Snake sneaks into Manhattan via glider—yup, glider; first time for everything—lands it atop the World Trade Center and leaves it there so he can come back and use it to escape later. (I’m not a pilot, nor a glider enthusiast, but I’m pretty sure his idea of ‘tipping it over the edge and gliding to freedom’ would probably end in a big ’ol splat of death, but what the hell. Let’s go with it.) Using his vintage, 80s tech (a box with some not-at-all helpful lights), Snake marches into the ramshackle, garbage strewn, used-to-be-a-city prison to track POTUS down. Along the way, he runs into a gang called ‘the Crazies’ gets rescued by Ernest Borgnine, err, Cabbie (a slightly off his rocker cab driver whose pastimes include listening to big band music and slinging Molotov cocktails), and meets up with an old chum called Brain (real name Harold).

Road Warrior Equivalency Note: Cabbie = Gyro Captain, Brain = Pappagallo, and Maggie = Warrior Woman. Oh yeah, I haven’t mentioned her yet. She’s Brain’s main squeeze.

So, turns out Snake and Brain have history (bad, of course, since we already established that Snake hates everyone and everything in the known universe, including gerbils, though possibly not snakes), but they still kinda, sorta, but never really agree to help each other out. Because, plot and stuff.

Anywho, Brain’s a big ’ol wealth of knowledge, and very kindly informs Snake that the Duke of New York (AKA, the Duke, AKA POTUS Taker, AKA leader of The Gypsies—the largest and most powerful gang in Manhattan prison) plans to lead a mass escape across the heavily mined 69th Street Bridge using Prezzie as a human shield. Oh, and Brain is the only one with a diagram of the bridge and said mines so, ya know, that’s gonna be important at some point.

Brain also points Snake to the Duke’s compound, where he finds POTUS trussed up in an old railroad car, frees him and promptly gets captured by none other than the Duke himself: six feet of cavalry hat and gold-braided epaulet wearing Isaac Hayes, cruising the streets of broken down Manhattan in a 1970s boat of a Cadillac decked out with chandelier headlights.


Also, for Road Warrior equivalency, the Duke = Lord Humungus who, as I remember, liked to roll around in a pretty over-the-top vehicle himself.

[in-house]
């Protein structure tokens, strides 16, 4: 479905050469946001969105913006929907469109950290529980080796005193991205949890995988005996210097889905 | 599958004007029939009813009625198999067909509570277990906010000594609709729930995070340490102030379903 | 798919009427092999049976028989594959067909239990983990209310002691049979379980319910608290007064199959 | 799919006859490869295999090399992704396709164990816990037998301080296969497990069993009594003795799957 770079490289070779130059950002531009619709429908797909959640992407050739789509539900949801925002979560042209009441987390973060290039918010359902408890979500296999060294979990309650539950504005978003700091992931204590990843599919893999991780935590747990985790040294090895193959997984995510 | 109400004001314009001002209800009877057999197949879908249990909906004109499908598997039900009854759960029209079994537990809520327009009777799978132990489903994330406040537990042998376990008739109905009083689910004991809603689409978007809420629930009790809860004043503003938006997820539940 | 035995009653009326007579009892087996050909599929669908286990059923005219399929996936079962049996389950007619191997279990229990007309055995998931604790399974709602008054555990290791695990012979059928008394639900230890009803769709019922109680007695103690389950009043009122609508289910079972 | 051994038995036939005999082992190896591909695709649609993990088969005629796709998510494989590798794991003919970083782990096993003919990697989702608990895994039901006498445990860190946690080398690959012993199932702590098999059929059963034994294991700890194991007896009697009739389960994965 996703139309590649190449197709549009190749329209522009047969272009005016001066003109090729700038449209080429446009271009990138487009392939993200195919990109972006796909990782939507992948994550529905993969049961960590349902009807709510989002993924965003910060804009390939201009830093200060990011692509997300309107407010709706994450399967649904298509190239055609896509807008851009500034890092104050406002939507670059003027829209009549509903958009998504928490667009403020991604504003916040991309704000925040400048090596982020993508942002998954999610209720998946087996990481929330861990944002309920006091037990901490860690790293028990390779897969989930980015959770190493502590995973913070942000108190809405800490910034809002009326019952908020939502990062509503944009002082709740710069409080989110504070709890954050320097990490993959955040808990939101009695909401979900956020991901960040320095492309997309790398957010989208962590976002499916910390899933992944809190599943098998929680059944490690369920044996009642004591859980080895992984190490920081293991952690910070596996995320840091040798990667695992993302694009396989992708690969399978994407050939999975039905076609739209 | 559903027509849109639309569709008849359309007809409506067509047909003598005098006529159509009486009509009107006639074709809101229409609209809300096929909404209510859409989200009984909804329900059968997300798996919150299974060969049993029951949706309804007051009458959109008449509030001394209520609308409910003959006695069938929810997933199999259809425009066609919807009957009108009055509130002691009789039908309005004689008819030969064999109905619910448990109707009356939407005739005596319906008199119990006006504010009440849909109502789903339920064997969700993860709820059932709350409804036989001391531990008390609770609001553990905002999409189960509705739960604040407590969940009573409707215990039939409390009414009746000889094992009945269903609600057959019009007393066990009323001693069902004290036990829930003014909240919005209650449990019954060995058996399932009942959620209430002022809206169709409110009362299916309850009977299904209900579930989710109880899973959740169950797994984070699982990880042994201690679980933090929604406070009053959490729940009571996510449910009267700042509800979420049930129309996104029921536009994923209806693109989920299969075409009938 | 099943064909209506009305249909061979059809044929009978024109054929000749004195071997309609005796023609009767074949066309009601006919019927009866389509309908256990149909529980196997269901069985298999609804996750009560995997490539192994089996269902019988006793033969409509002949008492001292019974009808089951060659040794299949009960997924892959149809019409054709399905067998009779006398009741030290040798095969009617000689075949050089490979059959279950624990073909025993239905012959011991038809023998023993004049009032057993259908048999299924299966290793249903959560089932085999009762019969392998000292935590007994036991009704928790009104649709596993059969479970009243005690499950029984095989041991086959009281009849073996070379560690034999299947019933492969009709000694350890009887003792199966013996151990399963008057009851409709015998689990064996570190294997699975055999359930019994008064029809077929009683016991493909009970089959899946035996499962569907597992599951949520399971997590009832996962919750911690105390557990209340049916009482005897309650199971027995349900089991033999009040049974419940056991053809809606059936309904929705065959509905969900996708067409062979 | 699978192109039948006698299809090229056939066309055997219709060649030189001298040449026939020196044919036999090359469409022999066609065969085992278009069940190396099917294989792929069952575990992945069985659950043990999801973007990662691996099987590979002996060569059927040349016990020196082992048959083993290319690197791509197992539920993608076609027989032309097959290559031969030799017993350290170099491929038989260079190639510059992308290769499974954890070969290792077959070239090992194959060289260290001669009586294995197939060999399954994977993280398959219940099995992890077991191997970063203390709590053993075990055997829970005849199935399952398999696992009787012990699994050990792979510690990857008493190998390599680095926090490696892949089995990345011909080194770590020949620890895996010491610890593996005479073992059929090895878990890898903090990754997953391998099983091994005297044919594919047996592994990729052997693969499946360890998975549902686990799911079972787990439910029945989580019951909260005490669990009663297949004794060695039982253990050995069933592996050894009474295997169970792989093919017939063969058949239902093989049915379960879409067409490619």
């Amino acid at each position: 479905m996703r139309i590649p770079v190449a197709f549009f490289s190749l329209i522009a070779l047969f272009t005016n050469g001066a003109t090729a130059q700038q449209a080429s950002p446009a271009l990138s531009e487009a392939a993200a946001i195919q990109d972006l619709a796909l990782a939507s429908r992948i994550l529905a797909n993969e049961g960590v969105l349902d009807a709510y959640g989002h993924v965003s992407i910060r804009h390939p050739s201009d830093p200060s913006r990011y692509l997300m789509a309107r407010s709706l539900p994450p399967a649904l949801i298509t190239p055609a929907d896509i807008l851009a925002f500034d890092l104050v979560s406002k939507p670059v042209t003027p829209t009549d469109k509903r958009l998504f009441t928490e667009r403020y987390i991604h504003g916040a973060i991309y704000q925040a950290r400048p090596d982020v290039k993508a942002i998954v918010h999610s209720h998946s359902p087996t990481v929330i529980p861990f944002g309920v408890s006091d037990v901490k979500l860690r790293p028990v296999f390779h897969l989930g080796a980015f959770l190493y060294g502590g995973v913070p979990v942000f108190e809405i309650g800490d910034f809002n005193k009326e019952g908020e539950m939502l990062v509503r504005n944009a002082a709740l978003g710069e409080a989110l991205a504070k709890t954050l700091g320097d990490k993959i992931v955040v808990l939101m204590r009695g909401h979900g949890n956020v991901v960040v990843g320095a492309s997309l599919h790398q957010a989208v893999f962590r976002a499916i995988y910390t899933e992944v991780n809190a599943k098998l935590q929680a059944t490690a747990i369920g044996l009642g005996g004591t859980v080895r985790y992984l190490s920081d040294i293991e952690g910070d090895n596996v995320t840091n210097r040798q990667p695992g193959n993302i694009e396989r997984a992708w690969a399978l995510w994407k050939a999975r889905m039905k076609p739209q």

Right, back to the movie. Snake is forced into a gladiatorial match with a simply charming bruiser named Slag (think Blaster from Mad Max: Beyond Thunderdome—okay, they hadn’t made that movie yet). The two combatants beat away at each other while a bloodthirsty crowd looks on, trading blows with baseball bats, then spiked baseball bats, using trashcan lids as shields. Blaster, I mean Slag gets the better of Snake at first (he’s bigger after all, and has the crowd on his side) but in a surprise move, Snake rallies to victory, smacking the Slagster from behind, leaving him dead-dead-dead.

Meanwhile, Brain and Maggie have been busy, tricking the Duke’s men into giving them access to the President so they can steal him away. And it works…until the Duke discovers their treachery and calls his gang thugs from the gladiator match to track them down.

Snake escapes in the confusion when no one’s watching—whatever, guess he wasn’t really a prisoner or something—finds Brain, Maggie, and POTUS, jumps into Cabbie’s taxi and heads for the bridge.

Oh, right. The glider. They went there first but some other gang knocked it off the top of the building. See? Told you the damn thing would crash. Also, Snake gets a crossbow bolt in the leg somewhere along the way, giving him a very Road Warrior like limp. Just wanted to mention that.

Back to the taxi. Using his mine diagram, Brain guides them across the bridge with the Duke and his chandeliered Caddy in hot pursuit. Unfortunately, the cab hits a mine (Snake’s fault, not Brain’s) and gets split in two. Cabbie dies, then Brain, Maggie gets killed when she stays behind to shoot out the Duke’s Caddy, only to get killed herself when said Caddy crashes into her, leaving Snake and POTUS alone with a now-afoot Duke still in hot pursuit. They reach the containment wall and the police lower a rope to pull them over, the Duke gets dukified—i.e., killed with extreme malice—by a slightly-crazed, PTSD and revenge-driven POTUS, after which point he calmly heads off to hair and make-up so he can address the international community.

Snake, meanwhile, receives his pardon and has the mini-explosives implanted in his neck defused with seconds to spare. Spits in Hauk’s eye (and Prezzie’s while he’s at it) refusing an offer to work for the government on secret missions to head off into the dark of night.

Because he’s a lone wolf…err, snake. And lone Snake don’t work for no one but himself.

The final scene shows the President delivering his summit speech via televised broadcast. He cues up the cassette tape—remember, the information on it is super-secret and will somehow bring about world peace—only to stare in horror as Cabbie’s rancid big band music spews out.

Surprise, bitches!

Snake, looking extremely pleased with himself, saunters off into the darkness, smiling as he tears POTUS’s peace tape to shreds.

Road Warrior Note: Remember the switcheroo with the gas and the sand at the end of Road Warrior? Yeah, like that. Except cassette tapes. And Snake does the switcherooing. ’Cause he’s Snake Plissken: Ultimate Badass.

Bonus Material from Escape from New York:

Bob Hauk: You going to kill me, Snake?

Snake Plissken: Not now, I’m too tired. [pause] Maybe later.


Bob Hauk: Plissken? Plissken, what are you doing?

Snake Plissken: Playing with myself! I’m going in.


Snake Plissken: I don’t give a fuck about your war… or your president.

Bob Hauk: Is that your answer?

Snake Plissken: I’m thinking about it.

Bob Hauk: Think hard.